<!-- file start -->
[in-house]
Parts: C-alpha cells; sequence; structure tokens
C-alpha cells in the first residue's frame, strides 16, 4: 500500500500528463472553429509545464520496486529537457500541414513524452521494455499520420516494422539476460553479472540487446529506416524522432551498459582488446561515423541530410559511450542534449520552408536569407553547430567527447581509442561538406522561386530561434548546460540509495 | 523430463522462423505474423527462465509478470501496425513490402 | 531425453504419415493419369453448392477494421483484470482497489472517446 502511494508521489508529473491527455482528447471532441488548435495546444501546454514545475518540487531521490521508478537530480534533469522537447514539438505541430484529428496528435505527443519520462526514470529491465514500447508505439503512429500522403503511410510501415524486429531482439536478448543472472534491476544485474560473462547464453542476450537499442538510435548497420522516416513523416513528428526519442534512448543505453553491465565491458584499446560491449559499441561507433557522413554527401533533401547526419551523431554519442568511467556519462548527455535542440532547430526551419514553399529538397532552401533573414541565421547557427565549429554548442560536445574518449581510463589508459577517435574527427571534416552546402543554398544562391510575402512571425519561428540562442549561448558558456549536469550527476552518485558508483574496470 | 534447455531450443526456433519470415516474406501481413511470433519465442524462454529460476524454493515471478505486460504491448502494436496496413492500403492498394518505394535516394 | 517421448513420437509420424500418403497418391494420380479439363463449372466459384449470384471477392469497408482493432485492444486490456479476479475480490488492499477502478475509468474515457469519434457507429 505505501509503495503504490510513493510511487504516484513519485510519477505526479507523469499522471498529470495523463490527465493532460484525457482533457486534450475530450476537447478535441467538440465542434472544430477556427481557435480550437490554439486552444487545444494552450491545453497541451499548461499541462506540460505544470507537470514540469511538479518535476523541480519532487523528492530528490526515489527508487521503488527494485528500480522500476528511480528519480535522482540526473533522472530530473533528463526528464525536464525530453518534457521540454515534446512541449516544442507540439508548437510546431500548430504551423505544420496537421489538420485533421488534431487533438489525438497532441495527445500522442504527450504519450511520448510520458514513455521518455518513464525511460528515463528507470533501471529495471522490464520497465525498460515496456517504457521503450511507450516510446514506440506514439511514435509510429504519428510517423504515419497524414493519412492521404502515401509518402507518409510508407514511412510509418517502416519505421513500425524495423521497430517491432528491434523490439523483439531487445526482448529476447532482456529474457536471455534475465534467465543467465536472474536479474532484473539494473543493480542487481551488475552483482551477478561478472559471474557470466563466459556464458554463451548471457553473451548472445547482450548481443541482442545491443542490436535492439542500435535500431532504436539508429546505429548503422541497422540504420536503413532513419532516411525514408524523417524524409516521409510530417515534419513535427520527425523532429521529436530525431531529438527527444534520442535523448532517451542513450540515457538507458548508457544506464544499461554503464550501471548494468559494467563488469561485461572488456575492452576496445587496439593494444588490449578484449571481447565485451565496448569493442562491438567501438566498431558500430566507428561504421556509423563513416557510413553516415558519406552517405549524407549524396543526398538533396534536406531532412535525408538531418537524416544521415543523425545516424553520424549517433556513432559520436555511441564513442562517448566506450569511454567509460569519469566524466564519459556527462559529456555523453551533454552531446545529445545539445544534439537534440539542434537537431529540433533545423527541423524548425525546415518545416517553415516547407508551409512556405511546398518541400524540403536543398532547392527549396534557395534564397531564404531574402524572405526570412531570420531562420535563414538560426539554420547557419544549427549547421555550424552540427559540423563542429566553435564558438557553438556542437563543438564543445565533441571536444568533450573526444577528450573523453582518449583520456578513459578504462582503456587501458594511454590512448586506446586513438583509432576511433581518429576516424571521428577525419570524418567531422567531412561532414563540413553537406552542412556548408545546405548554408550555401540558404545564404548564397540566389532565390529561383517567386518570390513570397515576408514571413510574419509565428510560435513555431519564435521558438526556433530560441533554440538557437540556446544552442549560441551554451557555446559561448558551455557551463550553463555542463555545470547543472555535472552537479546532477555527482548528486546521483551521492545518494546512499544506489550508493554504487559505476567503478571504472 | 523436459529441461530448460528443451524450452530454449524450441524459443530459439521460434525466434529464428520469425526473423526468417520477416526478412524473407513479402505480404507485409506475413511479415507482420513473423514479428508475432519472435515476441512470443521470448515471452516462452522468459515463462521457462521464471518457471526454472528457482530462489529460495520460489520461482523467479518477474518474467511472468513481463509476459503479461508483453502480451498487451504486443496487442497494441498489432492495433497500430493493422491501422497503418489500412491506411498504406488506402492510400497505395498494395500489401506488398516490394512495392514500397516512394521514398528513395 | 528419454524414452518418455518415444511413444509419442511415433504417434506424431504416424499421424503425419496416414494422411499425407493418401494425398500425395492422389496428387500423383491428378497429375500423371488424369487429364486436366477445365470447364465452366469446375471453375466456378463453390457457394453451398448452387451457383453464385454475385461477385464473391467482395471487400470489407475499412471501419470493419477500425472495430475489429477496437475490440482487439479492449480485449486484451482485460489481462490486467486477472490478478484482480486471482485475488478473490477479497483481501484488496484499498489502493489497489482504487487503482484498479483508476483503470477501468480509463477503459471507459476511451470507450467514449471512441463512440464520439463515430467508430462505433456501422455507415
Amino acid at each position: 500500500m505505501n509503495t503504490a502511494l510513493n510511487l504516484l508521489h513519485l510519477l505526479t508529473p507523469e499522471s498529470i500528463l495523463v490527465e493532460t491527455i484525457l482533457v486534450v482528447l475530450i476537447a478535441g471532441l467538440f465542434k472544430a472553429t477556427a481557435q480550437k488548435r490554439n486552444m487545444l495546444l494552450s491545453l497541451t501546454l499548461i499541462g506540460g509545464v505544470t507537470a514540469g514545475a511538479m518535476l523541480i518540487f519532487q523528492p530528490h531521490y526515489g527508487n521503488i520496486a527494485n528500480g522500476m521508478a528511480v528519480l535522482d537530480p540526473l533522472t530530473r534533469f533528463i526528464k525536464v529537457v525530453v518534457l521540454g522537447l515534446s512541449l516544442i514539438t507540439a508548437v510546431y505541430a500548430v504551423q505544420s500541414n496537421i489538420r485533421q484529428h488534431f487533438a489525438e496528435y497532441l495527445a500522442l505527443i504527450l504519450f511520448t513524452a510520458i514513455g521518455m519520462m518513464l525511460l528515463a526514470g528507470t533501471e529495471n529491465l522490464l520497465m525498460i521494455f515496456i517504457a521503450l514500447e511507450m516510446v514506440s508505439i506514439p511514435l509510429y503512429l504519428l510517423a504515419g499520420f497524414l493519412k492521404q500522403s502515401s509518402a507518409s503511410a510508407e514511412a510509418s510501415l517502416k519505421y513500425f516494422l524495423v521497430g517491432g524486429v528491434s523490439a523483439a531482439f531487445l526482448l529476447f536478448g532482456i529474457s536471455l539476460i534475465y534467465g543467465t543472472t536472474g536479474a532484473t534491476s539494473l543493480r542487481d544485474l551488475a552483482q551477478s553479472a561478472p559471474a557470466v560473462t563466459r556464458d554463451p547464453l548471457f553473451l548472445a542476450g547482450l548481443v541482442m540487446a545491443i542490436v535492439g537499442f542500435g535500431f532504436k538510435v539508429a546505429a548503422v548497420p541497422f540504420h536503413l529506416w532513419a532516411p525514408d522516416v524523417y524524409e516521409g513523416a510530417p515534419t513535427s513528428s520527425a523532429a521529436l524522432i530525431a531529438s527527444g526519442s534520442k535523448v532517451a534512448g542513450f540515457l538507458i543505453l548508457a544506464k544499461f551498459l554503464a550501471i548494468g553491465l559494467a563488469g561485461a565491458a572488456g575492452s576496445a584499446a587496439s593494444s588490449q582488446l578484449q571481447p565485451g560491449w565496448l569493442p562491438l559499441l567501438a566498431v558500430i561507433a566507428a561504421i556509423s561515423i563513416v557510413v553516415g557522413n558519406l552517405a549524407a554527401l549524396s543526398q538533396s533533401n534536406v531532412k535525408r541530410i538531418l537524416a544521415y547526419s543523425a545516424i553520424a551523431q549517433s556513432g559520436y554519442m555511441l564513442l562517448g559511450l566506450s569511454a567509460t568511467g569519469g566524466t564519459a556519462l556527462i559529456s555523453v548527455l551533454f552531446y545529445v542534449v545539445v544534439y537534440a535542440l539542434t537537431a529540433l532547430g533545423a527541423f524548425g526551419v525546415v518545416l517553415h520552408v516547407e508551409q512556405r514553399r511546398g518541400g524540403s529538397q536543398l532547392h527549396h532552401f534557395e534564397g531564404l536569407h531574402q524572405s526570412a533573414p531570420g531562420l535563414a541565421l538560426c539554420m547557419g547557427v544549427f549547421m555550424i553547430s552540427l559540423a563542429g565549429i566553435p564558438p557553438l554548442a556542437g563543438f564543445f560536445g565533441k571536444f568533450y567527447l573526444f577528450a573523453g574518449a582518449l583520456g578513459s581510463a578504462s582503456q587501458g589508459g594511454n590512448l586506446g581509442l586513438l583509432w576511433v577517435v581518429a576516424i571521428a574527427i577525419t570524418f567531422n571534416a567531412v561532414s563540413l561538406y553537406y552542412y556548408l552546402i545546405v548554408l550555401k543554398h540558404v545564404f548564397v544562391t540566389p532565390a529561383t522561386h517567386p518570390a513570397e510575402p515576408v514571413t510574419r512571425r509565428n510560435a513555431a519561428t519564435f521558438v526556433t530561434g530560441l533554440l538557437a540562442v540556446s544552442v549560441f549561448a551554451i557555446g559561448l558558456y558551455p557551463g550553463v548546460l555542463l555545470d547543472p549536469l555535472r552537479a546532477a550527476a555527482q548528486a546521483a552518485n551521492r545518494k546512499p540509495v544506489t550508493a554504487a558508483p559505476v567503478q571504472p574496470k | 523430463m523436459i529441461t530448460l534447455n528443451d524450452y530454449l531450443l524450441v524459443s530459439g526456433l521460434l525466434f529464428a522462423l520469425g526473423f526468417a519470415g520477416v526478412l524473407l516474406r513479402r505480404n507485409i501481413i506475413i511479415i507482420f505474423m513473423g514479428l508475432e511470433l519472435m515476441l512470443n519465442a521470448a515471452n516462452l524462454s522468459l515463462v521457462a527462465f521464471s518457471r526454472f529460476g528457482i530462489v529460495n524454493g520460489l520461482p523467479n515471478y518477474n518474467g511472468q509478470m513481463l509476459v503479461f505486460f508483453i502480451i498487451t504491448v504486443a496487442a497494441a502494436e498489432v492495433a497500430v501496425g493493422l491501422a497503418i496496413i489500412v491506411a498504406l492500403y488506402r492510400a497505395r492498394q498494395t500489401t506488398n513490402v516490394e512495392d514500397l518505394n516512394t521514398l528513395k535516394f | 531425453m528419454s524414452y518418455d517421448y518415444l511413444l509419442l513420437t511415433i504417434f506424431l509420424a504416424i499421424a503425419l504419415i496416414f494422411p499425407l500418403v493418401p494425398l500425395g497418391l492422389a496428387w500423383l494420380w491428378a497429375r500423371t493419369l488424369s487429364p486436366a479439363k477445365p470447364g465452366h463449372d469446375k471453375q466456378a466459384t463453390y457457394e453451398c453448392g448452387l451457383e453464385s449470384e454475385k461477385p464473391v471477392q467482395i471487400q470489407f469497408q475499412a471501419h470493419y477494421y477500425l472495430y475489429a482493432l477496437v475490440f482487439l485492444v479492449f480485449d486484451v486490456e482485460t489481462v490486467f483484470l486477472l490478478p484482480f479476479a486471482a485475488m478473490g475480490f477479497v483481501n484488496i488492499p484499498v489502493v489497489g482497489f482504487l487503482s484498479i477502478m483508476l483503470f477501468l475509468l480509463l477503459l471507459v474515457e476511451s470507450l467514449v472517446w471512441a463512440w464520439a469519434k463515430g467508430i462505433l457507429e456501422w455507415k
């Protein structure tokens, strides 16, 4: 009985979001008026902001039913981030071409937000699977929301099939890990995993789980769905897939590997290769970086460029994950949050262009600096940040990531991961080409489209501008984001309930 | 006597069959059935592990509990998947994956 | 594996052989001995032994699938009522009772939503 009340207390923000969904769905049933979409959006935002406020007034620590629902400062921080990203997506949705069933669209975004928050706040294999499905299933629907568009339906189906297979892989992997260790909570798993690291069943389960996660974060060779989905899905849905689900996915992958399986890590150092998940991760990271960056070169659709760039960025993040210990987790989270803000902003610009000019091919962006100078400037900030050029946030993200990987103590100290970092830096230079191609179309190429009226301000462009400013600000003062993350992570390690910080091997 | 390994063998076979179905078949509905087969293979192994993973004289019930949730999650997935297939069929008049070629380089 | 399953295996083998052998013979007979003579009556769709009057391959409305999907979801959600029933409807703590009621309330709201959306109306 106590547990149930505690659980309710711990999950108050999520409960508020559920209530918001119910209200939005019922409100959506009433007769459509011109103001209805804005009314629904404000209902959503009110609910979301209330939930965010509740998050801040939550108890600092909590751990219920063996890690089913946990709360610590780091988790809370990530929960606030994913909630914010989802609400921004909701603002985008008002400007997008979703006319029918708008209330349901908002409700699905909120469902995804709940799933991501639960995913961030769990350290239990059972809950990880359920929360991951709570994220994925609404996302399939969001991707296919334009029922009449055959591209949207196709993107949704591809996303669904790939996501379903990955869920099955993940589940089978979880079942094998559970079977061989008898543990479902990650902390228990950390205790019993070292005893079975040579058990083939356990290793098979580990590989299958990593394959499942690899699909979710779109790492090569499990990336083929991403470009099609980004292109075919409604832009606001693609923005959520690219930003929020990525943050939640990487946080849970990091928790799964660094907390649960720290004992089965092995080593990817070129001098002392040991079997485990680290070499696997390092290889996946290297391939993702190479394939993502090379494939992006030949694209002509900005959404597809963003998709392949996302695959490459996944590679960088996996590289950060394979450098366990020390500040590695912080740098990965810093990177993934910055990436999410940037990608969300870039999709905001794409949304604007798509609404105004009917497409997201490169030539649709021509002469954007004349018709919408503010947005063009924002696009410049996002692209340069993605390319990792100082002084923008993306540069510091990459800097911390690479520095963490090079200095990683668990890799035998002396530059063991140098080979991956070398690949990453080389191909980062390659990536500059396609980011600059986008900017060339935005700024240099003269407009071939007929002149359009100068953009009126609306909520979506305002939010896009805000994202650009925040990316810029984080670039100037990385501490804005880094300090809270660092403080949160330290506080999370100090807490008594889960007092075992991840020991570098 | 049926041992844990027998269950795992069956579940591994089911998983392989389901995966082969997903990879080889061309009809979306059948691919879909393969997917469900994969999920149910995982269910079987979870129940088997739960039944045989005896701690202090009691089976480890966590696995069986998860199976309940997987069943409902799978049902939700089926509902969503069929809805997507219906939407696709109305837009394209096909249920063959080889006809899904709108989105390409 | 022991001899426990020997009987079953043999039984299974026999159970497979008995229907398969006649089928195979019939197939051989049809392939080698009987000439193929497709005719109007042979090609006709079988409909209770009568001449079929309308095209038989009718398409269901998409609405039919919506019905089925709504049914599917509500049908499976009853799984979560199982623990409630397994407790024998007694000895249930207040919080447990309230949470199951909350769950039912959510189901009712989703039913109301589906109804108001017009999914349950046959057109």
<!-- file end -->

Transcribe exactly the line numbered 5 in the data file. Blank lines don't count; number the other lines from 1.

């Protein structure tokens, strides 16, 4: 009985979001008026902001039913981030071409937000699977929301099939890990995993789980769905897939590997290769970086460029994950949050262009600096940040990531991961080409489209501008984001309930 | 006597069959059935592990509990998947994956 | 594996052989001995032994699938009522009772939503 009340207390923000969904769905049933979409959006935002406020007034620590629902400062921080990203997506949705069933669209975004928050706040294999499905299933629907568009339906189906297979892989992997260790909570798993690291069943389960996660974060060779989905899905849905689900996915992958399986890590150092998940991760990271960056070169659709760039960025993040210990987790989270803000902003610009000019091919962006100078400037900030050029946030993200990987103590100290970092830096230079191609179309190429009226301000462009400013600000003062993350992570390690910080091997 | 390994063998076979179905078949509905087969293979192994993973004289019930949730999650997935297939069929008049070629380089 | 399953295996083998052998013979007979003579009556769709009057391959409305999907979801959600029933409807703590009621309330709201959306109306 106590547990149930505690659980309710711990999950108050999520409960508020559920209530918001119910209200939005019922409100959506009433007769459509011109103001209805804005009314629904404000209902959503009110609910979301209330939930965010509740998050801040939550108890600092909590751990219920063996890690089913946990709360610590780091988790809370990530929960606030994913909630914010989802609400921004909701603002985008008002400007997008979703006319029918708008209330349901908002409700699905909120469902995804709940799933991501639960995913961030769990350290239990059972809950990880359920929360991951709570994220994925609404996302399939969001991707296919334009029922009449055959591209949207196709993107949704591809996303669904790939996501379903990955869920099955993940589940089978979880079942094998559970079977061989008898543990479902990650902390228990950390205790019993070292005893079975040579058990083939356990290793098979580990590989299958990593394959499942690899699909979710779109790492090569499990990336083929991403470009099609980004292109075919409604832009606001693609923005959520690219930003929020990525943050939640990487946080849970990091928790799964660094907390649960720290004992089965092995080593990817070129001098002392040991079997485990680290070499696997390092290889996946290297391939993702190479394939993502090379494939992006030949694209002509900005959404597809963003998709392949996302695959490459996944590679960088996996590289950060394979450098366990020390500040590695912080740098990965810093990177993934910055990436999410940037990608969300870039999709905001794409949304604007798509609404105004009917497409997201490169030539649709021509002469954007004349018709919408503010947005063009924002696009410049996002692209340069993605390319990792100082002084923008993306540069510091990459800097911390690479520095963490090079200095990683668990890799035998002396530059063991140098080979991956070398690949990453080389191909980062390659990536500059396609980011600059986008900017060339935005700024240099003269407009071939007929002149359009100068953009009126609306909520979506305002939010896009805000994202650009925040990316810029984080670039100037990385501490804005880094300090809270660092403080949160330290506080999370100090807490008594889960007092075992991840020991570098 | 049926041992844990027998269950795992069956579940591994089911998983392989389901995966082969997903990879080889061309009809979306059948691919879909393969997917469900994969999920149910995982269910079987979870129940088997739960039944045989005896701690202090009691089976480890966590696995069986998860199976309940997987069943409902799978049902939700089926509902969503069929809805997507219906939407696709109305837009394209096909249920063959080889006809899904709108989105390409 | 022991001899426990020997009987079953043999039984299974026999159970497979008995229907398969006649089928195979019939197939051989049809392939080698009987000439193929497709005719109007042979090609006709079988409909209770009568001449079929309308095209038989009718398409269901998409609405039919919506019905089925709504049914599917509500049908499976009853799984979560199982623990409630397994407790024998007694000895249930207040919080447990309230949470199951909350769950039912959510189901009712989703039913109301589906109804108001017009999914349950046959057109």